Ramon Llull

Ramon Llull
Ramon Llull
Born Palma de Mallorca in 1232. Writer, philosopher, mystic and missionary, his father, a member of the Barcelona nobility, was one of the settlers who came to Mallorca with King Jaume I after his conquest of the Island. Little is known of the first thirty or so years of his life apart from the fact that he played his part in court life and that he wrote troubadour-style poetry, although this has been lost.

In 1257 he married Blanca Picany, and they had two children, Domínec and Magdalena. At that time he was administering the princely household of the future King Jaume II. Describing this period, some years later, he wrote, "I was a married man with children, rather rich, dissolute and worldly. "

One night while he was composing some amorous verse, he had a vision of Christ crucified. It was to be repeated for four successive nights and he interpreted it as a clear signal called to serve God. His vows were threefold; to convert the infidel (followers of Islam, in the main), to write books showing them the error of their ways and thirdly, to persuade the king and the Pope to build monasteries to teach would-be missionaries the language of the infidels.

He disposed of his possessions, having given a small part to his wife and children, and started a new life which was to involve pilgrimages and journeys all over Europe and North Africa where he did indeed meet kings and Popes. He studied Arabic, philosophy, theology, law and science -medicine in particular.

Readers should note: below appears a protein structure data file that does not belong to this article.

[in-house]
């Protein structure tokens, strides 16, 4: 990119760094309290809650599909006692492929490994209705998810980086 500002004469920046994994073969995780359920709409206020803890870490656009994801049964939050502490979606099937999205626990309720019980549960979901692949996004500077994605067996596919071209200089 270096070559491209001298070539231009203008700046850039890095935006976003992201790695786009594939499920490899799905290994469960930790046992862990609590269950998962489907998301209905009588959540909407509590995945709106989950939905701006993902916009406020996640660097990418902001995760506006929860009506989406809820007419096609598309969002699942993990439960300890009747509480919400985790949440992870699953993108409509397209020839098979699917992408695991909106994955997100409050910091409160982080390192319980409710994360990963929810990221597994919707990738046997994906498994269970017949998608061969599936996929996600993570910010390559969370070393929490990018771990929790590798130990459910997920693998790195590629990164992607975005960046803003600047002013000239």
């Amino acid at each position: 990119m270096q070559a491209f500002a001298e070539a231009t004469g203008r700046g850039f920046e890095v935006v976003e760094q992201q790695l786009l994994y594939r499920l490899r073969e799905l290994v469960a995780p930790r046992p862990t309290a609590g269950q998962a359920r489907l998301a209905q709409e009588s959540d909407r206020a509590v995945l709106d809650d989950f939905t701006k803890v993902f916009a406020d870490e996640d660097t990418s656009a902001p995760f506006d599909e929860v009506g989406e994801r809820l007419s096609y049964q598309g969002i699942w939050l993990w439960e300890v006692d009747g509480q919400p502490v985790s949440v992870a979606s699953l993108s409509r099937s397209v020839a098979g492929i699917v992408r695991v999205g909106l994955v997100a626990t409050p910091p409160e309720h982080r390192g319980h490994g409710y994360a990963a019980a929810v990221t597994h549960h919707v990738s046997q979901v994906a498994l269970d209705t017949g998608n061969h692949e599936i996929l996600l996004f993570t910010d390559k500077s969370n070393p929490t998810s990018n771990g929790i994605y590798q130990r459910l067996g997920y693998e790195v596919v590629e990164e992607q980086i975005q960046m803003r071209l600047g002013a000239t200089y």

His first known work Compéndi de la lógica d'Algazatell was written in Arabic and he then translated it into Latin and Catalan. Many of his later works were first written in Catalan, at a time when Latin was considered to be the only literary and scholarly language. He then went on to write some 243 more books.

His most well-known novel El Blanquerna is a reflection on the several stages in the life of a man - Blanquerna - family life, friar, abbot, bishop, Pope and hermit, and provides a very interesting view of daily life and the problems of Christianity in the 13th century.

He died in Mallorca (or in Tunisia or on the return voyage from Tunisia) in 1316 and is buried in the Basilica de Sant Francesc in Palma de Mallorca. His tomb was opened on 22nd April 1985 to authenticate the remains.

The three doctors saw the skeleton of a not very muscular man, tall but not heavy with a prominent nose, and abundant hair. Although he had suffered from arthrosis, he had enjoyed good health. He was still wearing a simple denture. Lesions on his head from when he had been stoned in North Africa were not the cause of his death which was the result of the natural causes of old age.

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